Image by Stewart Butterfield, used under a Creative Commons license. Click image to view source.
When we say “space”, people generally think of two things: outer space, or a bounded area that something fits into. It’s a safe bet that most people in the sound community immediately think of the latter. So often we focus on the characteristics of a space…how far a sound carries, reflections and reverberation time, etc. Certainly that helps us define a space, but…for the most part…only on a technical level. What really defines a space, is what occupies it. There’s no denying that production designers and location scouts in film, or level designers and artists in games, have a strong role in creating a space, but we in the sonic branch of our respective mediums have the unique ability to refine…or even redefine…those spaces they create. Sometimes, we’re even given the opportunity to create spaces where they cannot. What I want us to consider in light of that, is how we approach the creation of that space.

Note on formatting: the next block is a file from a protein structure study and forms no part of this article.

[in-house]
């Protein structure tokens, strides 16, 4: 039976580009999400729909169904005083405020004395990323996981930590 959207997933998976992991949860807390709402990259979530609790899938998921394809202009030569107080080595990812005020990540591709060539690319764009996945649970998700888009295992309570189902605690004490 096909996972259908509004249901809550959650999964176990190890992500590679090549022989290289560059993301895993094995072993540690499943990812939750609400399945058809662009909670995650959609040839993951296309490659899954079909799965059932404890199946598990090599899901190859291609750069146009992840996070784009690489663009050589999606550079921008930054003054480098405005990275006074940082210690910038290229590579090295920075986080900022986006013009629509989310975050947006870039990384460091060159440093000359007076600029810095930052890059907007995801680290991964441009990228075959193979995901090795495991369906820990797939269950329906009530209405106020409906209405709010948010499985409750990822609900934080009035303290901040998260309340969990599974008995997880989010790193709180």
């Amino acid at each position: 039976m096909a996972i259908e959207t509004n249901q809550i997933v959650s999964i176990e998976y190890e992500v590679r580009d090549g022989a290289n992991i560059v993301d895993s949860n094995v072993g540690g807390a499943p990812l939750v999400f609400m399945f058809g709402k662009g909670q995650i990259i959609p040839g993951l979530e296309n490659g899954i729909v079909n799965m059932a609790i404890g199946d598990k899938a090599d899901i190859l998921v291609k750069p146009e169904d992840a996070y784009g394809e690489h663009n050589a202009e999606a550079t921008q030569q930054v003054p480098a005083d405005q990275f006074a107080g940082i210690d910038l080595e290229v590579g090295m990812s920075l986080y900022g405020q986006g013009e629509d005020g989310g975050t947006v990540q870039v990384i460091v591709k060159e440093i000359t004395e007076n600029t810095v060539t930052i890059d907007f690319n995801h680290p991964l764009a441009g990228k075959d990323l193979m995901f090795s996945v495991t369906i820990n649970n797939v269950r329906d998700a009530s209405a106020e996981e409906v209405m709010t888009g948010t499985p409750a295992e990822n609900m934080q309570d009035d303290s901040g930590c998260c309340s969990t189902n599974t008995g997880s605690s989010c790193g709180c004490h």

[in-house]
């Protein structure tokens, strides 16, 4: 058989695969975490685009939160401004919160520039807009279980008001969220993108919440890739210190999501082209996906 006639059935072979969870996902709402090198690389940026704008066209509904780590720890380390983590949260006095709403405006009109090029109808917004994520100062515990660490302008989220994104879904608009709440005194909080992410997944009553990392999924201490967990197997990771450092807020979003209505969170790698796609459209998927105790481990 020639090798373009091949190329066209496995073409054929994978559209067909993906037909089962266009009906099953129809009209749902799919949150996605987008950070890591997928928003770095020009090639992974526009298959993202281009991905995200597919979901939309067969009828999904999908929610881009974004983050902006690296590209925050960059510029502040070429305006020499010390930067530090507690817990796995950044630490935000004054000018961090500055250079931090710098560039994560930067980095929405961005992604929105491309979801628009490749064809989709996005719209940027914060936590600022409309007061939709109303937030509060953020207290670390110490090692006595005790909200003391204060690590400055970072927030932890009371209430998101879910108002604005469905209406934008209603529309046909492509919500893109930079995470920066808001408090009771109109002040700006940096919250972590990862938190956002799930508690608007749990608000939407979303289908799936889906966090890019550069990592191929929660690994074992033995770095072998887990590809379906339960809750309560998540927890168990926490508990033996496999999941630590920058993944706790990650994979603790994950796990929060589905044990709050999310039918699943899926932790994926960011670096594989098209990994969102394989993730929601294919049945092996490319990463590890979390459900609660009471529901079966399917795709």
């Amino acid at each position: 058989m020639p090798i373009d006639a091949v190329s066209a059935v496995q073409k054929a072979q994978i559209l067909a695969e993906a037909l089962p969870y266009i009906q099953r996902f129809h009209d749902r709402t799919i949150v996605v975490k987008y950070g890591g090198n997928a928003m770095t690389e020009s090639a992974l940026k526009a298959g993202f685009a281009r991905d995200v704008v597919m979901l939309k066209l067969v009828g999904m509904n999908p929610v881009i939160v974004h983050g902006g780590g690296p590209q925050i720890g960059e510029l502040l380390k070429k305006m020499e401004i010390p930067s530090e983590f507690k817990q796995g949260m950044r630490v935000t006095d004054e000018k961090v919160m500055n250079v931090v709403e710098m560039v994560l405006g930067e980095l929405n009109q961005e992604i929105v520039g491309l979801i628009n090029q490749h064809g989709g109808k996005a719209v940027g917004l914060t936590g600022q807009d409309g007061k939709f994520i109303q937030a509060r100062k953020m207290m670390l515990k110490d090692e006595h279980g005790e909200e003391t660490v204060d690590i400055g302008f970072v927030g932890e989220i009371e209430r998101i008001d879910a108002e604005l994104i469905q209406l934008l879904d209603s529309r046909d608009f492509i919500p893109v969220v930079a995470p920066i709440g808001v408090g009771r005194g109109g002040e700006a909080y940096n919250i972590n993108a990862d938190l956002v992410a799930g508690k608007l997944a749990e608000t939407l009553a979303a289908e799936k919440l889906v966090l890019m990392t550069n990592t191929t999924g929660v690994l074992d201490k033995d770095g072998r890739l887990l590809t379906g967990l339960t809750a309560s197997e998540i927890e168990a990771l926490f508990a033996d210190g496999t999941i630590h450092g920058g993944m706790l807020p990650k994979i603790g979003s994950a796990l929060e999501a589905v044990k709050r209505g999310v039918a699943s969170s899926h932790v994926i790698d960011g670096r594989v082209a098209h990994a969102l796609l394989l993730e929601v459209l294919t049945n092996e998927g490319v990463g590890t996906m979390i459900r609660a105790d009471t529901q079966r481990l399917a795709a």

If you made it to the Designing Sound mixer we held during the AES conference in New York last year, you may have met Neil Benezra. Neil is a Brooklyn based sound designer and mixer, and he’s just shown up on the cover of the latest issue of CineMontage (the Motion Picture Editor’s Guild Journal). We’re always happy to see members of our community being recognized. Why not go give it a read? ;)
Blind Man’s Buff, by Eugene Pierre Francois Giraud